How to Deal With Being Overwhelmed

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We always have something we could be doing right now. Most business people have 10, 20, 30 things that we are in the middle of or are due shortly. This makes us a busy people. It only becomes overwhelming when you look at all of it together and think, “This is awful! I’ll never get this all done. I don’t know what to do next.” Has this every happened to you?

It has happened to me. It has happened to most of the people I ask about it. The normal reaction is to just stare at the mess which leads to negative emotions. Hopeless, anxious, out of control are three that come to mind. When you recognize this situation there is something that you can do to bring yourself back on an even keel.

The first step is to close your eyes. Relax. Slowly take a deep breath and slowly exhale. Then get the pile of work out of your sight. If it is on your desk or on your computer, the easiest way to make it disappear is to turn around, face the other direction. If your work is all around you, walk away. Go look out the window. Go get a cup of coffee (even though you might be thinking alcohol.) You need to clear your mind and I don’t want your eyes to keep reminding you that nothing is getting done while you are wasting time thinking.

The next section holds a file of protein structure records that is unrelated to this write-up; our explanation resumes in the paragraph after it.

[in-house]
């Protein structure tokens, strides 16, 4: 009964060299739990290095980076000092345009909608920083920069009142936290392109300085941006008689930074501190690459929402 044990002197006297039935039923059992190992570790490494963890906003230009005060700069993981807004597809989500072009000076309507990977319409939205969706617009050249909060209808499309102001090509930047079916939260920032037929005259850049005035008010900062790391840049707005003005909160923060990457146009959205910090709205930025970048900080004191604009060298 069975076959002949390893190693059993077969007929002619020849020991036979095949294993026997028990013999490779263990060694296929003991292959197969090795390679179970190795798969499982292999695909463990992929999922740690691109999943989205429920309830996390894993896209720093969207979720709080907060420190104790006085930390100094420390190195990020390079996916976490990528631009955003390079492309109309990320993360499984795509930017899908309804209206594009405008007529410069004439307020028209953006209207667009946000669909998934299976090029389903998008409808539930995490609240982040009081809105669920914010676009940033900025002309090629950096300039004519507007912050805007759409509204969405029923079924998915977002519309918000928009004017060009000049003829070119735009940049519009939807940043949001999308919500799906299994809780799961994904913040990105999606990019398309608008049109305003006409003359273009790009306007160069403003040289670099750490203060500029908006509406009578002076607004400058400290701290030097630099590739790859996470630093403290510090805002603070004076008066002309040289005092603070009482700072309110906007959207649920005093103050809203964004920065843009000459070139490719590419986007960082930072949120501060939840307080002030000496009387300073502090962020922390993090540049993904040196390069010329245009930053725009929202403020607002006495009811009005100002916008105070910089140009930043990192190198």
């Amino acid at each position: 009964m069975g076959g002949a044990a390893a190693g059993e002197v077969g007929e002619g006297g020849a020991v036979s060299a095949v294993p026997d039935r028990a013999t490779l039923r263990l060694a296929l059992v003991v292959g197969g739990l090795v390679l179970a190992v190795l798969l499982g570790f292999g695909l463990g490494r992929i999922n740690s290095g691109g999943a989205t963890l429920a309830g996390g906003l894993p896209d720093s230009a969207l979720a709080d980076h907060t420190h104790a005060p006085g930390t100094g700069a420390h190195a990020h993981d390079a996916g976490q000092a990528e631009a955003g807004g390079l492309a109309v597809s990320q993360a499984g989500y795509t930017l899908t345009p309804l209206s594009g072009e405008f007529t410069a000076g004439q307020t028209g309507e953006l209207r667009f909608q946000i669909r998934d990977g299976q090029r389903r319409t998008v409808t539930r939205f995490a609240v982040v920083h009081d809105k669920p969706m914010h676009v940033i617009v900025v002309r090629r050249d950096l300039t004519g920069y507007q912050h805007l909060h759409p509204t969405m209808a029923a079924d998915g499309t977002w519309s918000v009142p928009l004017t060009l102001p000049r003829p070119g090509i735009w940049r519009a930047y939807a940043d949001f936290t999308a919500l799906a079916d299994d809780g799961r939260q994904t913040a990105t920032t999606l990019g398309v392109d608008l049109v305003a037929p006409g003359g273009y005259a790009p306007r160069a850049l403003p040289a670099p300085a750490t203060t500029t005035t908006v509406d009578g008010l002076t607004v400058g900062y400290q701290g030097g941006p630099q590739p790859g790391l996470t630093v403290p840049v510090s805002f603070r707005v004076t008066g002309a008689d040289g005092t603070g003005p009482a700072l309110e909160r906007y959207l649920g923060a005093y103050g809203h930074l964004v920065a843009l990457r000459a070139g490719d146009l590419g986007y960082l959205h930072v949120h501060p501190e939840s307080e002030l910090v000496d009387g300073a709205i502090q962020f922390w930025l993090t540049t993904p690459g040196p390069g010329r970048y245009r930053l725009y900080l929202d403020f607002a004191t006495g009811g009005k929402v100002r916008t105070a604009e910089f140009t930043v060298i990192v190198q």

What are you thinking about? Get your mind up out what you need to do and remember why you do it. What are your goals? What do you need to accomplish? Most people have several levels of goals that they want to accomplish. An example is company goals, manager’s/department goals and your own goals. In a perfect world these are all synchronized and support each other. I have never lived there and I am guessing that you probably don’t either.

An example of the three levels might be:

The company’s goal: deliver superior quality to the customer.

Your manager’s goal: as many done as possible, as quickly as possible.

Your goal: get the answer to the guy in accounting by the end of the day, just like you promised.

What you should do is:

  • Write down all of the work that is in the pile.
  • Determine which goals they support.
  • Prioritize the goals. Which goals are more important?
  • What is the impact if the work is late or not done at all?
  • Can/should someone else be doing it?
  • Can you get someone else to do it?

Prioritizing the work can be tricky because it depends on the company culture, your relationship with your manager, schedules, and other factors.

If meeting commitments is highly valued, then getting the answer to accounting might come first. If your boss might explode on you if you don’t do as ordered, maybe this should come first. Or maybe the work that impacts the customer should come first. Of course things can get complicated. Maybe a lower priority is needed by tomorrow, while a higher priority is not needed until next week. You have to make these decisions based on your situation.

You now have a clear head. Your goals are re-established. You have the work listed. Your priorities are set. Then simply follow the trail

You should be able to slow down the re-appearance of this feeling of being overwhelmed by keeping your goals and priorities in mind when looking at your work…Of course, saying “NO” once n a while is also very useful tool.

Source by Bob Maitland

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